What Does the Border Crisis Mean for Health Care?

August 7, 2014

As illegal immigrants have surged over the southern U.S. border, much of the debate surrounding the problem has focused on immigration policy, border security and what to do about the illegal aliens already in the United States.

But there are also economic and health care implications of the immigration surge. FoxBusiness.com reports that there are between 10 and 12 million illegal aliens in the United States, and minors continue to pour over the border:

  • According to Rep. Henry Cuellar (D-TX), illegal unaccompanied minor children cost taxpayers $252 per child each day, with the typical child spending 35 days in the United States.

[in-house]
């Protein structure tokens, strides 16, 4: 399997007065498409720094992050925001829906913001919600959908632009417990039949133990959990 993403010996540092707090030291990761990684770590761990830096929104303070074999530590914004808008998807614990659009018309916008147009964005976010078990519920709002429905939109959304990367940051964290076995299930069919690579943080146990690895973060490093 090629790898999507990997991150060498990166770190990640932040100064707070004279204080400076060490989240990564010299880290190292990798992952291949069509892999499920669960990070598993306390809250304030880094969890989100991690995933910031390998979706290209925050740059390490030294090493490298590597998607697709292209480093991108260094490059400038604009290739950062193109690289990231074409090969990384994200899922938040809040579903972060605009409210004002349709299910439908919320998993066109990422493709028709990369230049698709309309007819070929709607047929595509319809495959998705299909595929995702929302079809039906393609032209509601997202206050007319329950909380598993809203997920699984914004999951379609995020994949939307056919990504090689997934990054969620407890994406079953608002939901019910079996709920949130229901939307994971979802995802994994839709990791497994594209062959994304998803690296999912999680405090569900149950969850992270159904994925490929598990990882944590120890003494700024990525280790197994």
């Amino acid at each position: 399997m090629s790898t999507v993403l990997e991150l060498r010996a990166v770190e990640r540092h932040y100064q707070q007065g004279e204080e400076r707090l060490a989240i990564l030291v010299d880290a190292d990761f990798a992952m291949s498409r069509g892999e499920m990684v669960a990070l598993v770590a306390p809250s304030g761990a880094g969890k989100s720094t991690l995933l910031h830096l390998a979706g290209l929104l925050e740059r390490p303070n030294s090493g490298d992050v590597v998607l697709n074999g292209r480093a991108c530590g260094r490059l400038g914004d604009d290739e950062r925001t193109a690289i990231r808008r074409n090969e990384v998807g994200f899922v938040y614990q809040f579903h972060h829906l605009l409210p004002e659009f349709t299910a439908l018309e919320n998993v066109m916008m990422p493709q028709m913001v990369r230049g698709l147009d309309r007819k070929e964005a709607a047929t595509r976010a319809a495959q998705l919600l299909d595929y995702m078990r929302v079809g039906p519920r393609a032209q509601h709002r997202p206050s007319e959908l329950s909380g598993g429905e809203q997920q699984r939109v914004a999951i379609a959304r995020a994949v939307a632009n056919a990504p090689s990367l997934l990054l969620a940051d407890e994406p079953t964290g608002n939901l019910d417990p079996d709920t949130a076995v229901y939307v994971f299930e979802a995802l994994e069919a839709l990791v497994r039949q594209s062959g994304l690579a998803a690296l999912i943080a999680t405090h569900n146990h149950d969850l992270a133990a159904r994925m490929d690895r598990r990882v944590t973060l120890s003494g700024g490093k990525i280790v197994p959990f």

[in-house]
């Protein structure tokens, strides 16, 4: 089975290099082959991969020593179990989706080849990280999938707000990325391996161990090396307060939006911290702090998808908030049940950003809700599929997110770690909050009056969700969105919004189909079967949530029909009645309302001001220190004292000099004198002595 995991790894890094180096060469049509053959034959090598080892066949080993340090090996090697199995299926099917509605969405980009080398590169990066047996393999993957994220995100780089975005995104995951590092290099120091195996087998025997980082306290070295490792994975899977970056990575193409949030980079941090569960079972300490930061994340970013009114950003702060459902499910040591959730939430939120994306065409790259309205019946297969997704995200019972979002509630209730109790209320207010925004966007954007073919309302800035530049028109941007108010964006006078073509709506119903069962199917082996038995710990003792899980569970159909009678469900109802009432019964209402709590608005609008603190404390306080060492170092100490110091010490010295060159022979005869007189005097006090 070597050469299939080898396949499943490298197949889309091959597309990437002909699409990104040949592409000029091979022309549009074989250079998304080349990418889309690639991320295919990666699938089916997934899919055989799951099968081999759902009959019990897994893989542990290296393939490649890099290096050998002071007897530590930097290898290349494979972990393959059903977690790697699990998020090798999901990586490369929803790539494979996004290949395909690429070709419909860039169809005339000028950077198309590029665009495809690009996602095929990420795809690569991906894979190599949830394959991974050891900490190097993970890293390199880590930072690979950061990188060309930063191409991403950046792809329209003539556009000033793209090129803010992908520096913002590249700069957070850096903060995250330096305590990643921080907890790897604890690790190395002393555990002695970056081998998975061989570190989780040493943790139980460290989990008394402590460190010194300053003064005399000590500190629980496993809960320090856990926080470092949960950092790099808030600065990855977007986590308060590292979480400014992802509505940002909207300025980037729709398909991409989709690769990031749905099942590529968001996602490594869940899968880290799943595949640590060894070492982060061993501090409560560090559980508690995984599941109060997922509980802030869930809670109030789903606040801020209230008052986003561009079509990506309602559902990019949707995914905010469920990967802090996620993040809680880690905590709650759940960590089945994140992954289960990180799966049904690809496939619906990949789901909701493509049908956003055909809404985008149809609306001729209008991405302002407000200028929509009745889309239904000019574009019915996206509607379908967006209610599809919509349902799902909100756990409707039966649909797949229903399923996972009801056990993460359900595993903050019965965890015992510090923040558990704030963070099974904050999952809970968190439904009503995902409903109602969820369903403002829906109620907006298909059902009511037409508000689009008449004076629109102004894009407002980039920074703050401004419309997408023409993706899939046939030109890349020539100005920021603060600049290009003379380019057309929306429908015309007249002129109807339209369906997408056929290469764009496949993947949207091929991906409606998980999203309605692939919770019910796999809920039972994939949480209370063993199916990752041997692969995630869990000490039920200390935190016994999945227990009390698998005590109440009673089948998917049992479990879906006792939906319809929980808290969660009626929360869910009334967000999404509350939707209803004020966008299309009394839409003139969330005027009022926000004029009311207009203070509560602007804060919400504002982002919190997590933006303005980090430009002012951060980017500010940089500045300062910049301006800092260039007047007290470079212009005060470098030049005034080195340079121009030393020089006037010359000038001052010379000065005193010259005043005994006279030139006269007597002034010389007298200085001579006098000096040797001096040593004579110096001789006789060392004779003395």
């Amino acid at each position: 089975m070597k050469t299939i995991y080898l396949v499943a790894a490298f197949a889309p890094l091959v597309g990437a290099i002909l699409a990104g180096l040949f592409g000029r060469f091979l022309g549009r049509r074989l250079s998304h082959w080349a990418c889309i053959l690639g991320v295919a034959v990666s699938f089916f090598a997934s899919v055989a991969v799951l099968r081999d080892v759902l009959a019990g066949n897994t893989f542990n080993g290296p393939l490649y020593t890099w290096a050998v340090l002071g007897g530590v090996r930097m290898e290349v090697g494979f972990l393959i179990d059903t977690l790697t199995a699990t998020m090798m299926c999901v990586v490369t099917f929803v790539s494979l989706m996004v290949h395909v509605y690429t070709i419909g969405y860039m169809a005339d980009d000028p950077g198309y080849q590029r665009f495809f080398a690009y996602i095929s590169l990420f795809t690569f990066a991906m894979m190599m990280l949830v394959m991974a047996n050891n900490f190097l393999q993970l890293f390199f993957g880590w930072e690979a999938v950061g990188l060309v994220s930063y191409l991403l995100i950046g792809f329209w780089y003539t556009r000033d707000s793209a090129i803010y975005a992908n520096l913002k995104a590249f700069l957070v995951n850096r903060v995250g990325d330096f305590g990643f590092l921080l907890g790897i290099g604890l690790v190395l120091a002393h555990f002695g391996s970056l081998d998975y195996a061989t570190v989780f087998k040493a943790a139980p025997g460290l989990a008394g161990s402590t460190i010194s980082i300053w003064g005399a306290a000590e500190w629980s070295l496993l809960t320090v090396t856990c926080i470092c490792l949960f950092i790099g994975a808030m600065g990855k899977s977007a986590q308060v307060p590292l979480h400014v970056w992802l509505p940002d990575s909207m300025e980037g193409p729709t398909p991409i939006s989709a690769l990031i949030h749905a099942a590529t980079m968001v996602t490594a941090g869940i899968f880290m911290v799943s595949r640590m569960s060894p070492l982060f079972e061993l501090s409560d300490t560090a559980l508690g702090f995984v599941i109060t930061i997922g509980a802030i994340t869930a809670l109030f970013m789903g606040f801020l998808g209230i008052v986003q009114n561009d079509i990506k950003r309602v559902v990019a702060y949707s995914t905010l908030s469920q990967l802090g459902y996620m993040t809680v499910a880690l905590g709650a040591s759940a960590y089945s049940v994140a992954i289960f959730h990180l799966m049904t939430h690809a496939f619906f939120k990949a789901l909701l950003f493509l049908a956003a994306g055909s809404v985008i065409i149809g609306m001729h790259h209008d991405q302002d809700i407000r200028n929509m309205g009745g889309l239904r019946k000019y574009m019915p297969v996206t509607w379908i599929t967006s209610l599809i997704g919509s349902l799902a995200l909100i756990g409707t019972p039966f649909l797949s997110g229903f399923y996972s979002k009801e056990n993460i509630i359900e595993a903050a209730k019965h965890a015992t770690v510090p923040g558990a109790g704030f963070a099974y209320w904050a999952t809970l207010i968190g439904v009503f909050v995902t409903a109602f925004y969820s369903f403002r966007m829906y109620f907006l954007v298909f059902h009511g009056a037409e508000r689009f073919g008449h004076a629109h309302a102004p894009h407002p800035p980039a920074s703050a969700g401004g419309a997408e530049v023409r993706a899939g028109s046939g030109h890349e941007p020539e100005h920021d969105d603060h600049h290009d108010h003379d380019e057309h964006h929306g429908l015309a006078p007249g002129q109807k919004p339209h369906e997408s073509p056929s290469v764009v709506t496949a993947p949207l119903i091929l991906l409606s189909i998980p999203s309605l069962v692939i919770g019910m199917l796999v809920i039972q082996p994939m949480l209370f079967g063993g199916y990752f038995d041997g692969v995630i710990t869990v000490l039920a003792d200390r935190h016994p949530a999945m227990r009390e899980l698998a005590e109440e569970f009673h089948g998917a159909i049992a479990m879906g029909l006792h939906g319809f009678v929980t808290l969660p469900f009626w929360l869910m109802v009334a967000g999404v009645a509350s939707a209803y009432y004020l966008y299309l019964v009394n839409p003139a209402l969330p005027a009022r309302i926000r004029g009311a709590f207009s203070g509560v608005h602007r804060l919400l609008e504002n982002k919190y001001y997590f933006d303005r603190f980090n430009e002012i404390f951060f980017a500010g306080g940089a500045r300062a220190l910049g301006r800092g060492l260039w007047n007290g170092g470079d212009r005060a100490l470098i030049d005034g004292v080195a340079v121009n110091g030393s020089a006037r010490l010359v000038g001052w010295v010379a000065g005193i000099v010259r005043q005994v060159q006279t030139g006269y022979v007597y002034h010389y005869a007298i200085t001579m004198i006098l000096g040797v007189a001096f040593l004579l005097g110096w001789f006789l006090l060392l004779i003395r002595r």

• Three quarters of the unaccompanied minors are male, and most are above the age of 14.
  • From January 2014 to the end of June, more than 57,000 illegal alien minors have entered the United States, up from 15,949 in 2011 and 38,759 in 2013.
  • Secretary of Homeland Security Jeh Johnson estimates that up to 90,000 unaccompanied minors will cross the U.S. border before September 30.

NCPA Senior Fellow Devon Herrick notes that illegal aliens have the highest uninsured rates in the United States and that 10 million of the uninsured are illegal immigrants. While illegals are not granted access to Medicaid under the Affordable Care Act, their children qualify for the program -- putting strains on an already strained system.

Source: Kate Rogers, "The Economic Impact of the Border Crisis," FoxBusiness.com, August 5, 2014. 

 

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